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Training the helpers

Counselors, others focus of OUS opioid program

Ohio University Southern recently had an opioid workshop that focused on helping those who help those impacted by the Tri-State’s drug crisis.

The training, called “Impact of the Opioid Epidemic on Children in Rural Appalachia,” was designed specifically for people working education, mental health, social work, counseling, foster care, addiction recovery, health care, law enforcement, child welfare and other disciplines.

People in these fields are facing new and unexpected challenges related to the impact of substance abuse on children and families.

“All communities are affected by the opioid epidemic,” said Sarah Diamond Burroway, director of Ohio University Southern’s Workforce Success initiative. “This training assists employers in southeast Ohio and surrounding communities with access to special topics they need to be more effective in their work. Employers generally don’t have huge training budgets, so that’s why Ohio University Southern is pleased to offer this resource to our workforce.”

The feature presentation was by author Wendy Welch, Ph.D. who spoke about the new challenges brought about by substance use disorder throughout Appalachia.

For her new book, “Fall or Fly: The Strangely Hopeful Story of Foster Care and Adoption in Rural Appalachia,” Welch interviewed more than 70 people in rural communities on how opioids and substance use disorder have created new stresses for children in foster care and their families.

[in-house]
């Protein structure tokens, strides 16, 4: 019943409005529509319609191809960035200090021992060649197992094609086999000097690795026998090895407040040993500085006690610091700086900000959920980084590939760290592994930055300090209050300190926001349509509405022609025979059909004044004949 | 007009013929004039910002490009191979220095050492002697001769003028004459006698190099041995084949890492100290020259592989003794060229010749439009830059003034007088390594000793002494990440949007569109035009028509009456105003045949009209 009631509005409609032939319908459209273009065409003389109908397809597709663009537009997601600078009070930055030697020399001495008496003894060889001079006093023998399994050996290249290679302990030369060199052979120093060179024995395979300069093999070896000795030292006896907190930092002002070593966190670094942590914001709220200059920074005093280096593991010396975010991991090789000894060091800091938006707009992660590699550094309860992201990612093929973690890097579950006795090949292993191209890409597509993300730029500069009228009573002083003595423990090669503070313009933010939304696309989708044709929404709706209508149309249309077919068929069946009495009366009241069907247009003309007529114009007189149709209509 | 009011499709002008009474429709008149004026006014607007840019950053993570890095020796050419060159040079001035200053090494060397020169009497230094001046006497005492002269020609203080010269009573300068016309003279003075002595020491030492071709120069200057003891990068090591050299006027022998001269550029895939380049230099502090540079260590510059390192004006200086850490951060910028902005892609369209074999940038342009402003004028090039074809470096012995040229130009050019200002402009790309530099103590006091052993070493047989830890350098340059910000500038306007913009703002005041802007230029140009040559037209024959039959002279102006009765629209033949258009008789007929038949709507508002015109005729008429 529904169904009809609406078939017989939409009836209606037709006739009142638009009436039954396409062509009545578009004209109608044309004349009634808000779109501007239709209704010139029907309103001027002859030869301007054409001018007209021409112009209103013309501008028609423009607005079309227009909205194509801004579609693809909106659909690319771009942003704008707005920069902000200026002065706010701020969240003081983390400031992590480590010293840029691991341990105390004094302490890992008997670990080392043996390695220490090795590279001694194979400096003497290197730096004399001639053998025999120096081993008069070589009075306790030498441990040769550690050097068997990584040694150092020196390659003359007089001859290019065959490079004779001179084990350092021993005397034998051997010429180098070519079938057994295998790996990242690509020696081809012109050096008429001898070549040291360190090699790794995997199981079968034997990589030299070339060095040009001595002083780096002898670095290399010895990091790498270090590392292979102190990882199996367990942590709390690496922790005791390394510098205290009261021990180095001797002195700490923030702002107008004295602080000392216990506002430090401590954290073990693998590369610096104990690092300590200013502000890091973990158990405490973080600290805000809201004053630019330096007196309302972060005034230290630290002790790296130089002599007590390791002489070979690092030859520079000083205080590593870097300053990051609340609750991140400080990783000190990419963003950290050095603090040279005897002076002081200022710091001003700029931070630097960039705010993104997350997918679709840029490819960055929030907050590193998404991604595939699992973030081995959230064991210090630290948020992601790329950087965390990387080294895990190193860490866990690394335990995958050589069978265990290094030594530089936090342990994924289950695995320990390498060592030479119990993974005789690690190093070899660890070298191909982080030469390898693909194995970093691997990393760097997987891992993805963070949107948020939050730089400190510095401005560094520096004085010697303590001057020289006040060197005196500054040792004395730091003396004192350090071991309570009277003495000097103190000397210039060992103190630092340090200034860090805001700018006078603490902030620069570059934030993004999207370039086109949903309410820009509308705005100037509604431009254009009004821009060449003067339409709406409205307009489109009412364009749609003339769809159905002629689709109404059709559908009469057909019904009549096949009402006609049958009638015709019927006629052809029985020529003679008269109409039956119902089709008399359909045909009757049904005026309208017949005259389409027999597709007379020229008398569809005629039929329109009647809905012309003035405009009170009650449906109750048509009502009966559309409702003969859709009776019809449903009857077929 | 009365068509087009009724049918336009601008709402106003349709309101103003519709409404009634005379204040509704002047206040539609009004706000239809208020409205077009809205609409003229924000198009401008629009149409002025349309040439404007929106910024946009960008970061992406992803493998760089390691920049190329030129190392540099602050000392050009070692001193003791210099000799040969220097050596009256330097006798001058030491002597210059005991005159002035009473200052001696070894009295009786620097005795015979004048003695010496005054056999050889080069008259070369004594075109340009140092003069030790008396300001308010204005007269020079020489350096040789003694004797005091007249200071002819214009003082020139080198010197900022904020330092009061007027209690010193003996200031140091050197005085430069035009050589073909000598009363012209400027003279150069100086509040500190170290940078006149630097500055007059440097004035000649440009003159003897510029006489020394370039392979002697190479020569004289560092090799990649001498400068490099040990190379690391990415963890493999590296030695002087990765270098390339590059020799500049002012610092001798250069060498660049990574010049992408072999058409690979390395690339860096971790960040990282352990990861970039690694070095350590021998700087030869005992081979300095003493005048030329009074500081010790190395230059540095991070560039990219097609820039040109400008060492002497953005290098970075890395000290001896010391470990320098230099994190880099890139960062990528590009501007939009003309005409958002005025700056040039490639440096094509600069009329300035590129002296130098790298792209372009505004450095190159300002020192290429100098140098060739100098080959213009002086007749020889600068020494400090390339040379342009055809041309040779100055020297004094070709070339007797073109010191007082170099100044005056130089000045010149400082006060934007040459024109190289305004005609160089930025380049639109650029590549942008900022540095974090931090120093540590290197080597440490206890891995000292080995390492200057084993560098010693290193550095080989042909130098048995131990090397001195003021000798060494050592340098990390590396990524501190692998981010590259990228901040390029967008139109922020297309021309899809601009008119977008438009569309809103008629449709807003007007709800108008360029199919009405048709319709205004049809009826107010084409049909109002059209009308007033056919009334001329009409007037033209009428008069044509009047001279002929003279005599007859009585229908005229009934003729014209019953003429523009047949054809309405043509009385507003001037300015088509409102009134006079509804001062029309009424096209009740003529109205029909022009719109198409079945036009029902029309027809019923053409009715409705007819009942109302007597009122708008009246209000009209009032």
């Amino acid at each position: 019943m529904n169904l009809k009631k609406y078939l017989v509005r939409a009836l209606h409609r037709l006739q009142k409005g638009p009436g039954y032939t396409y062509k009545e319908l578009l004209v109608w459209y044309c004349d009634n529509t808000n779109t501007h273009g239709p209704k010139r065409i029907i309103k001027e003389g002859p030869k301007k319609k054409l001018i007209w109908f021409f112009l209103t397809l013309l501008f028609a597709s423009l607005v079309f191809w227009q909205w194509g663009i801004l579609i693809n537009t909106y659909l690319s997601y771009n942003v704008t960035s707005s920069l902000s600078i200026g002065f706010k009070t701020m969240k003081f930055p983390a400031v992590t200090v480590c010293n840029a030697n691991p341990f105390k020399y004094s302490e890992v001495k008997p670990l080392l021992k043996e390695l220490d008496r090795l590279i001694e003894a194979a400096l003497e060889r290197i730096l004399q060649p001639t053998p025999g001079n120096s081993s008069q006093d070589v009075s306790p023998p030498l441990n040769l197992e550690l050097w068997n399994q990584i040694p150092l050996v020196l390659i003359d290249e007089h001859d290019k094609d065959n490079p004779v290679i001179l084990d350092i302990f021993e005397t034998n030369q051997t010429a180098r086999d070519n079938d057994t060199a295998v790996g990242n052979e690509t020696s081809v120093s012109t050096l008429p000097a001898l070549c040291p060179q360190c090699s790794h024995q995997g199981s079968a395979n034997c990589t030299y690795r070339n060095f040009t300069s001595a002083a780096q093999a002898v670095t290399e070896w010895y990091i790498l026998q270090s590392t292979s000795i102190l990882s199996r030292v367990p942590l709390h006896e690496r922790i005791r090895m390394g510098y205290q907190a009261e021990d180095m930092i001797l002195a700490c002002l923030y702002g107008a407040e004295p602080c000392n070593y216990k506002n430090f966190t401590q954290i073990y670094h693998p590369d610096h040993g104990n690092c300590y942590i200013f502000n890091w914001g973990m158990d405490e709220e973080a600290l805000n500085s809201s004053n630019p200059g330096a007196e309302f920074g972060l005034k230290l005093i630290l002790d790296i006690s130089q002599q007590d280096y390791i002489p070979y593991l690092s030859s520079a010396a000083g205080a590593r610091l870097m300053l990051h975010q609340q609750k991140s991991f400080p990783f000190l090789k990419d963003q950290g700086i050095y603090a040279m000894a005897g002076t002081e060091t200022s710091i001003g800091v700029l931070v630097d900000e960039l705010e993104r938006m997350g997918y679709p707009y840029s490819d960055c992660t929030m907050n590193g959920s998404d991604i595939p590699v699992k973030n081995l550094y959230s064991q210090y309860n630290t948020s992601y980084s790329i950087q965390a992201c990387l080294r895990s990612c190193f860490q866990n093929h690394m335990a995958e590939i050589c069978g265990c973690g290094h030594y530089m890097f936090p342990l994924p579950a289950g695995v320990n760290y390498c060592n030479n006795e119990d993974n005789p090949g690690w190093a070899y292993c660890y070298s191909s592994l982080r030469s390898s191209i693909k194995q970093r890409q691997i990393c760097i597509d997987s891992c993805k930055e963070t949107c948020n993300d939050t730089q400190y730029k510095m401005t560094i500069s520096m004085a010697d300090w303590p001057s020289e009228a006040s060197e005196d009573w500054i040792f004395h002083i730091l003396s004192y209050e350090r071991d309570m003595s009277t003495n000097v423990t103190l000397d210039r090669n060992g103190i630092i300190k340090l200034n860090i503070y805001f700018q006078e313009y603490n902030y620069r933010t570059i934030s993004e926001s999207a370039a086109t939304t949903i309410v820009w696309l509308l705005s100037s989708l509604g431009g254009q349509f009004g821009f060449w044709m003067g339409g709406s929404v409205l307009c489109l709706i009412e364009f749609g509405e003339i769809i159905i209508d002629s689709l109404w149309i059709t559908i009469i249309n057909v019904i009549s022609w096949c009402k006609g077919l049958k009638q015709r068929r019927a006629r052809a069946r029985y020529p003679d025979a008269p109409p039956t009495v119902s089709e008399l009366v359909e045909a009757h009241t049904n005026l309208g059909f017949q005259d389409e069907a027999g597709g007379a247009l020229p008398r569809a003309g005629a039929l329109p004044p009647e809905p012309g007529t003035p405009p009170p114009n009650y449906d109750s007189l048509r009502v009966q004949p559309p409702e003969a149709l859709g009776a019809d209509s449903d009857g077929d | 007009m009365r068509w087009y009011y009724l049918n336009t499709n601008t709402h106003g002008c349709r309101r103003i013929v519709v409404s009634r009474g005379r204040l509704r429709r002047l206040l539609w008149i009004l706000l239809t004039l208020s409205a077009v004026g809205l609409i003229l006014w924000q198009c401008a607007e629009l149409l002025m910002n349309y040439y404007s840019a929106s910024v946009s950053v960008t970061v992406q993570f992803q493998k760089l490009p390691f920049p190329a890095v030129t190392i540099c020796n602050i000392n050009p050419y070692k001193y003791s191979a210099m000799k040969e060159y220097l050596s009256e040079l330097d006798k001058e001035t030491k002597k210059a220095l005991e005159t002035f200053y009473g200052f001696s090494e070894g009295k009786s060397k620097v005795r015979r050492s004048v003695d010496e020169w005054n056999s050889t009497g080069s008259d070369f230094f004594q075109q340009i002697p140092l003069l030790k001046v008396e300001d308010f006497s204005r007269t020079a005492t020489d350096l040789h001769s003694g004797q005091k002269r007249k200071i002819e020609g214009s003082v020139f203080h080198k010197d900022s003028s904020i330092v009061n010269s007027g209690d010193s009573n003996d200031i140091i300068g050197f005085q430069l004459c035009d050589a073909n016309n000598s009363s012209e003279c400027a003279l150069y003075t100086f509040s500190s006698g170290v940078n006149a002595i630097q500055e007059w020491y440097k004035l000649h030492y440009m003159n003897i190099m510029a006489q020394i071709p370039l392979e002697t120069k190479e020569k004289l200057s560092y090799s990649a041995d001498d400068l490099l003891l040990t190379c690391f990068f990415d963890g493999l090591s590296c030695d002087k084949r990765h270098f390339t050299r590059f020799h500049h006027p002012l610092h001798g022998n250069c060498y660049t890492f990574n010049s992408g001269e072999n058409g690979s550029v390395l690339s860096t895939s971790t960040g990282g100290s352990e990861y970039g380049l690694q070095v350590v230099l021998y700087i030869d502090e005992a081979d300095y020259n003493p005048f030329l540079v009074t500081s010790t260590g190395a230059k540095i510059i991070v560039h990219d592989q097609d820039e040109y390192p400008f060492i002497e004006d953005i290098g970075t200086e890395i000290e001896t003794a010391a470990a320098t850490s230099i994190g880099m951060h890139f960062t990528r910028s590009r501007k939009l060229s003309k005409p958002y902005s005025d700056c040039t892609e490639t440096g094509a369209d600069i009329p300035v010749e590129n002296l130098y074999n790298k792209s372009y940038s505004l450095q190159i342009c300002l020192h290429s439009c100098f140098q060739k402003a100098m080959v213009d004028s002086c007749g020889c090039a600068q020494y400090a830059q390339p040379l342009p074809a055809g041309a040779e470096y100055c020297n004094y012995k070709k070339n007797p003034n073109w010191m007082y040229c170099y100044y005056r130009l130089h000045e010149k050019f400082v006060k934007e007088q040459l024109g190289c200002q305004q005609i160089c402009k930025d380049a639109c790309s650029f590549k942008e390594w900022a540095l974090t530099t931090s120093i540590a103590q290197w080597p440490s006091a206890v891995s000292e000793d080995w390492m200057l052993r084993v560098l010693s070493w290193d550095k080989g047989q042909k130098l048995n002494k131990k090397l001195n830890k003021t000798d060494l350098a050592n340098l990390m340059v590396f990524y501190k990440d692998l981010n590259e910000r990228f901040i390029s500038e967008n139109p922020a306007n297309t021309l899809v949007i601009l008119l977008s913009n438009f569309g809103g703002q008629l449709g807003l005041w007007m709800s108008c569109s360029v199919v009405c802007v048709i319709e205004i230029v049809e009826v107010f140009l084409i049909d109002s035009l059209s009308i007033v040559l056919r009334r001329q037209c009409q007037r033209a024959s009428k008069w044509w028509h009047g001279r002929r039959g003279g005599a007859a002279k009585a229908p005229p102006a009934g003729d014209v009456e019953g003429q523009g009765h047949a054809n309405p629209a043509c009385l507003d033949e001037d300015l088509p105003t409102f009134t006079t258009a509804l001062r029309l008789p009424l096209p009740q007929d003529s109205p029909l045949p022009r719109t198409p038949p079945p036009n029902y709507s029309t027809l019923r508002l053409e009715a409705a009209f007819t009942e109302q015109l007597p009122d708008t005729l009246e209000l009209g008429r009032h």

There was also a segment about KRUSH: Kids Rising Up through Support and Healing presented by its co-creators, Kristi Whitaker and Jalina Wheeler.

KRUSH started in the Russell McDowell Intermediate School in Flatwoods, Kentucky, to assist students whose parents are jailed, in most cases, due to drug-related charges.

Since 2017, the program has been expanded to additional schools in the Russell district. Wheeler and Whitaker are working with other districts in the Tri-State interested in expanding the KRUSH model in their schools.

Nicole Pennington, dean of Ohio Southern and interim dean for Regional Higher Education, said the campus is committed to being the area’s source for workforce training.

“It is vital to ensure that our helping industries receive continuous professional development as they work together to assist our community as we strive to rebound from the opioid crisis,” she said.

The training series was funded by a Rural Business Development grant from the United States Department of Agriculture.

For more information about Workforce Success at OUS, contact Sarah Diamond Burroway at 740-533-4593.